Most engineering efforts to lower solar power costs are aimed at increasing the efficiency of solar PV cells, which increases the number of watts produced by a given panel under standard test conditions. This is normally good, but the advantage is reduced with large tariffs that raise the price of solar panels.

Working with a team in Canada, my group has shown that using mirrors to shine more sun on the panels can significantly crank up their output. The reflectors are placed opposite the solar panels to send more light toward the modules in front of them. The light that hits them is reflected back toward the solar panels to produce more electricity.

In a paper published in the Journal of Photovoltaics, we showed through simulations that a maximum increase of 30 percent is achievable for an optimized system.

We focused our research on the system rather than individual panels mostly because the current setup for ground-mounted solar panel arrays is wasting space and losing precious sunshine. The iconic flat-faced solar panels installed in large-scale (utility-scale) solar farms are spaced apart to prevent shading of the next row of panels.

In large-scale solar farms like this one at the Air Force Academy, project developers need to leave space between panels to prevent shading – area that could be partially filled with reflectors. Air Force Academy, CC BY

As the sun shines on the typical solar farm, sending electricity into the grid, a fair amount of the sun’s energy is lost as the light hits the ground between rows of panels. Past efforts have attempted to grow crops in this area between panels, a promising practice called agrivoltaics. Reflectors capture some of that lost energy from the sun.

Using CGI for solar simulations

Such booster reflectors, also known as mirrors or planar concentrators, are not widely used because of concerns about warranties. Normally, solar panels are warranted for 20 to 30 years under strict circumstances based on accelerated testing done by the manufacturers.

However, when putting more sunlight on the panel with a reflector, there are greater temperature swings and non-uniform illumination. Older simple optical simulations wrongly predicted the effect, which scared manufacturers about module failures. Thus, because of the uncertainty with potential hot spots, using reflectors often currently voids warranties for solar farm operators.

An infrared photo shows how reflectors send more light toward solar panels to produce more power. Joshua M. Pearce, CC BY-SA

We found a way to accurately predict the effects of reflectors on panels using bi-directional reflectance function, or BDRF, simulations. This phrase is a mouthful, but ironically most of us are used to seeing it used all the time. BDRF is regularly used in movies and video games to create more life-like computer generated imagery (CGI) characters and scenes.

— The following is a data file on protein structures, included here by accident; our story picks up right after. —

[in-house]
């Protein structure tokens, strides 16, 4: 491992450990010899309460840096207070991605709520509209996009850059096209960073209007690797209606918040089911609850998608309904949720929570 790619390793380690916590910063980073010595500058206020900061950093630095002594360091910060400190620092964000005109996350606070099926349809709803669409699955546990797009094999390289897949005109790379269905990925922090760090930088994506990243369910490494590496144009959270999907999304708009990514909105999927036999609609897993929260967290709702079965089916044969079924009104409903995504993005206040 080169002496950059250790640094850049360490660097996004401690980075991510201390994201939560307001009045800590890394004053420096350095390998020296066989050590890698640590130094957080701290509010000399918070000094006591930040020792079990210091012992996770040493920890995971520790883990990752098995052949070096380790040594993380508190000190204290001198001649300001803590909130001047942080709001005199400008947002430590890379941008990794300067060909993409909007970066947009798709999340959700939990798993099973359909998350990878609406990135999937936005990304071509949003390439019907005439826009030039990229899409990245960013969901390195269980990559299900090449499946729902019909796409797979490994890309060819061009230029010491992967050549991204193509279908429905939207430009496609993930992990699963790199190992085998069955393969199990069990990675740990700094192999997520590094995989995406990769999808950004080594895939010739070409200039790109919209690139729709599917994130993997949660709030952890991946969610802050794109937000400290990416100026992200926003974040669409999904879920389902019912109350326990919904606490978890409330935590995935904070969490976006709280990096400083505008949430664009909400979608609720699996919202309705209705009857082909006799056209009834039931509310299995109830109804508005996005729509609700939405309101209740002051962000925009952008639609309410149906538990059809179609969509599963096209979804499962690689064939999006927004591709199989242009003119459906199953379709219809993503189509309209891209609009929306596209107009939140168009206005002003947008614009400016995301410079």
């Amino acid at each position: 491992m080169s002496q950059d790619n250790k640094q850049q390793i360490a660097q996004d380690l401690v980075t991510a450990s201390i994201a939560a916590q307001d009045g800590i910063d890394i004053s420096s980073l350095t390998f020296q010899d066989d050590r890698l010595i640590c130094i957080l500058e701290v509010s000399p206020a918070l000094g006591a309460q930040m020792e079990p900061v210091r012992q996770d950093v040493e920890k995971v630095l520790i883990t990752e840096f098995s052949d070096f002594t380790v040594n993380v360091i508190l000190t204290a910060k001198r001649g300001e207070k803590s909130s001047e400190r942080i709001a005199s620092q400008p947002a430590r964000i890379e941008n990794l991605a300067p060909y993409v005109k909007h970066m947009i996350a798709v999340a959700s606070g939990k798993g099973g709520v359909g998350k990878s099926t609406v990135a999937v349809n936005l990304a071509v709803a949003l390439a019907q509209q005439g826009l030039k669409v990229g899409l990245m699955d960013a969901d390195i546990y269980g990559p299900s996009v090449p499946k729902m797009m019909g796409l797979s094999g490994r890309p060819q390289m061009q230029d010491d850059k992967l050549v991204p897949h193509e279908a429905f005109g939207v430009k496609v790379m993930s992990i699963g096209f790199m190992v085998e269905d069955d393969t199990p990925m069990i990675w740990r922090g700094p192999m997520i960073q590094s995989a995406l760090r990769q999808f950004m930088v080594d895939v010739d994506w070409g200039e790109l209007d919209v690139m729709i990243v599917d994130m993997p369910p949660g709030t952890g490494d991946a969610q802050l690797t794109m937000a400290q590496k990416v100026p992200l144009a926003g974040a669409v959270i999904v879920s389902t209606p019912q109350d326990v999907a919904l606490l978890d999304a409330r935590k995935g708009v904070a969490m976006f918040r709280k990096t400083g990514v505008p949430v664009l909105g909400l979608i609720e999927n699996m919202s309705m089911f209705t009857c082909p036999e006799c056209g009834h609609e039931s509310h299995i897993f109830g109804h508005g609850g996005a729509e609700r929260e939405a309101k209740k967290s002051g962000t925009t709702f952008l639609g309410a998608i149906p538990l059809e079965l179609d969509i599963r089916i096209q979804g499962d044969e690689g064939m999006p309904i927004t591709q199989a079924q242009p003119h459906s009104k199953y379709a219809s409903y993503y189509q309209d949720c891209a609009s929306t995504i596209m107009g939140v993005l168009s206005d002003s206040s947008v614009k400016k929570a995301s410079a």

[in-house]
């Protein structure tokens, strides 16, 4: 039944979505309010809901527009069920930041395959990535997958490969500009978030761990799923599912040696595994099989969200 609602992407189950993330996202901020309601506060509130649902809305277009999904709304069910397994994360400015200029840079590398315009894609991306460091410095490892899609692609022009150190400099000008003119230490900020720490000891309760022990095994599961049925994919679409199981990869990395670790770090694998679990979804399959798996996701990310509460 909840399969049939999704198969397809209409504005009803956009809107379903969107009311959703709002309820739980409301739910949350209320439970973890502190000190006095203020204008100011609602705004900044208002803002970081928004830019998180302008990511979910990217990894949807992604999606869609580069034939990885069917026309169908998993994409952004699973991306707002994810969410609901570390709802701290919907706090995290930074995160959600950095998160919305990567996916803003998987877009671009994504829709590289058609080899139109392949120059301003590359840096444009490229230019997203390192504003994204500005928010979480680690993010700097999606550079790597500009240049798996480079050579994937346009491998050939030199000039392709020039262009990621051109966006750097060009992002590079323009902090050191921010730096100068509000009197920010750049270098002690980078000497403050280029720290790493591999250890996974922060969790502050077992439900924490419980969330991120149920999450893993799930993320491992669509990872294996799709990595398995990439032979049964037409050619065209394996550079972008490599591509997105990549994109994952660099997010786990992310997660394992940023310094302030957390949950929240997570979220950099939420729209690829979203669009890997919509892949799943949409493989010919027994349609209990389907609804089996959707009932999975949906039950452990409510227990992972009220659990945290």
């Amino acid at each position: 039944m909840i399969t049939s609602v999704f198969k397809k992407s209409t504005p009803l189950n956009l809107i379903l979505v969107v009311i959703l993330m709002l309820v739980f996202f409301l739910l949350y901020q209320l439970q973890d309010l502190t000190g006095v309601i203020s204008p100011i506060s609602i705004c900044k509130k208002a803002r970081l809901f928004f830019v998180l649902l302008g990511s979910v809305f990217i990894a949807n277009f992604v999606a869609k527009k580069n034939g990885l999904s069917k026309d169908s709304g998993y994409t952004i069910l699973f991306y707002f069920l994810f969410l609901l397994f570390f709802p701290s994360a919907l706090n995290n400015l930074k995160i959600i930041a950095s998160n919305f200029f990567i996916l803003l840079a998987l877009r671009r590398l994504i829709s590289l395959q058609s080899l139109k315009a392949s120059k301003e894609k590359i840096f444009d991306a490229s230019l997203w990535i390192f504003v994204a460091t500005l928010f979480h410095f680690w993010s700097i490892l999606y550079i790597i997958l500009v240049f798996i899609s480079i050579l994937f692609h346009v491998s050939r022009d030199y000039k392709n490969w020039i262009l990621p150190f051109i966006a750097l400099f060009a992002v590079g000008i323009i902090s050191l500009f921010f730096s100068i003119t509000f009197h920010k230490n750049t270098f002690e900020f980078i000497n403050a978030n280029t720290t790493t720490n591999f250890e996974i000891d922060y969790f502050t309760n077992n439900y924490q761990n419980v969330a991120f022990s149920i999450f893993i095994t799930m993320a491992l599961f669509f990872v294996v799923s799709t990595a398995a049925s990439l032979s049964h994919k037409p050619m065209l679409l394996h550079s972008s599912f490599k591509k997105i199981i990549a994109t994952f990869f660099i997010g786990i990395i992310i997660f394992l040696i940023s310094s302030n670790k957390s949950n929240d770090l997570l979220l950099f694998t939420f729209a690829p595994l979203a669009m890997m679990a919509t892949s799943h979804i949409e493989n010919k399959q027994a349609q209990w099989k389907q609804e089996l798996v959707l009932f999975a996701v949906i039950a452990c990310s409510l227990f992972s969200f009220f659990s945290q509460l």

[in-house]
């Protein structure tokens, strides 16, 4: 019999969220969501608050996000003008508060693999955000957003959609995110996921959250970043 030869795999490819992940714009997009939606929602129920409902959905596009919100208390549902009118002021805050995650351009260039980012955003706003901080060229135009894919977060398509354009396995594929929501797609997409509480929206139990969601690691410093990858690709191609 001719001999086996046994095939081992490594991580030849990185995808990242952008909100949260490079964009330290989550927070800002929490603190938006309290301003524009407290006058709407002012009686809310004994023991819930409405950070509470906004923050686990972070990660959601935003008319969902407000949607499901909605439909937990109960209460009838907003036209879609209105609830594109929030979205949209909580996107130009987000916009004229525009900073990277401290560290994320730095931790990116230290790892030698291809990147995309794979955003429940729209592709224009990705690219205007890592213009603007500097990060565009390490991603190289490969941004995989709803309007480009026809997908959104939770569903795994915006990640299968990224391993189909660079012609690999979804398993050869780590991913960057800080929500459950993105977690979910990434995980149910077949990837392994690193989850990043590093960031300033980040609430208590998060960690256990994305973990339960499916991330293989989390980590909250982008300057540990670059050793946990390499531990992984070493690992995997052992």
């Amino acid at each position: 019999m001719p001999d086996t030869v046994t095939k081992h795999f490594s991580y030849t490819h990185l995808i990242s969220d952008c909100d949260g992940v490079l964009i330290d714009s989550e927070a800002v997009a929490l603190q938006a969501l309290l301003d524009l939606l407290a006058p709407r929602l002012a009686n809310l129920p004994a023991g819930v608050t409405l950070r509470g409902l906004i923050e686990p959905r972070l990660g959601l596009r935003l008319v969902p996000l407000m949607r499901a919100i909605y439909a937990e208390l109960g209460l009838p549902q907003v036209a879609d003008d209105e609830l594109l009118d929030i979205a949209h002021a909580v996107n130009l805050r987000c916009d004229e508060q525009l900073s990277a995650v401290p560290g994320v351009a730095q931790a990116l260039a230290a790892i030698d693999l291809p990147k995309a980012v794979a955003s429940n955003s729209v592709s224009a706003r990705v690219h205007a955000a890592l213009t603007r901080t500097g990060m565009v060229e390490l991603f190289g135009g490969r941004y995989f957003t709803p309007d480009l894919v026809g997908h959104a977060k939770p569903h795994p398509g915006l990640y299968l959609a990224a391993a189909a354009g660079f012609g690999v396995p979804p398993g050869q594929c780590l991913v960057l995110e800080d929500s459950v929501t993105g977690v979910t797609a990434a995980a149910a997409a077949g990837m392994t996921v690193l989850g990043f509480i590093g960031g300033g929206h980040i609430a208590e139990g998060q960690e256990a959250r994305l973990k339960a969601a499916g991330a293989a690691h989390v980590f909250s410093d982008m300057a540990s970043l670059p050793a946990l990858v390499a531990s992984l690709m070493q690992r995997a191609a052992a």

This works for our purposes because BDRF equations describe how light bounces off irregular surfaces and predict how the light will scatter, creating indirect brightening and shadows. This is exactly what we needed to properly predict the impacts of non-perfect mirrors mounted in front of solar panels.

We created a BDRF model to predict how much sunlight would bounce off a reflector and where it would shine on the array. Real surfaces do not necessarily behave like perfect mirrors that perfectly reflect light, even if they look like it, so we applied BDRF models to these materials, which scatter the light instead.

The good news, we found, is that the ‘hot spot’ behavior was far less than predicted by simple optical models. By showing how the reflectors scatter light as a function of wavelength, we have started to take the risk out of using reflectors with solar panels, as well as show how the reflectors greatly increase solar system output.

Most importantly, we tested the model outside in a real array. We ran an experiment on Canada’s Open Solar Outdoors Testing Field in Kingston, Ontario.

The results were intriguing. We first tested reflectors with panels that were not titled in the optimal angle to capture solar energy for that location. With that placement and standard panels, the increase in generated solar electricity reached 45 percent. Even with a panel optimally tilted, the efficiency increased by 18 percent and simulations show it could be pushed to 30 percent with better reflectors.

Reflectors are not widely used by solar project developers now, in part because solar panels prices have come down so much. It has been typically cheaper and simpler to add more panels to an installation, rather than boost the output of panels by reflecting more light on them.

The ConversationBut now with these tariffs, the solar industry may want to take a close look at reflectors again. A large increase of energy output at the system level by using mirrors could greatly change how solar panels are installed on solar farms, during this time of artificially inflated prices for panels coming from outside the U.S.

Joshua M. Pearce, Professor, Michigan Technological University

This article was originally published on The Conversation. Read the original article.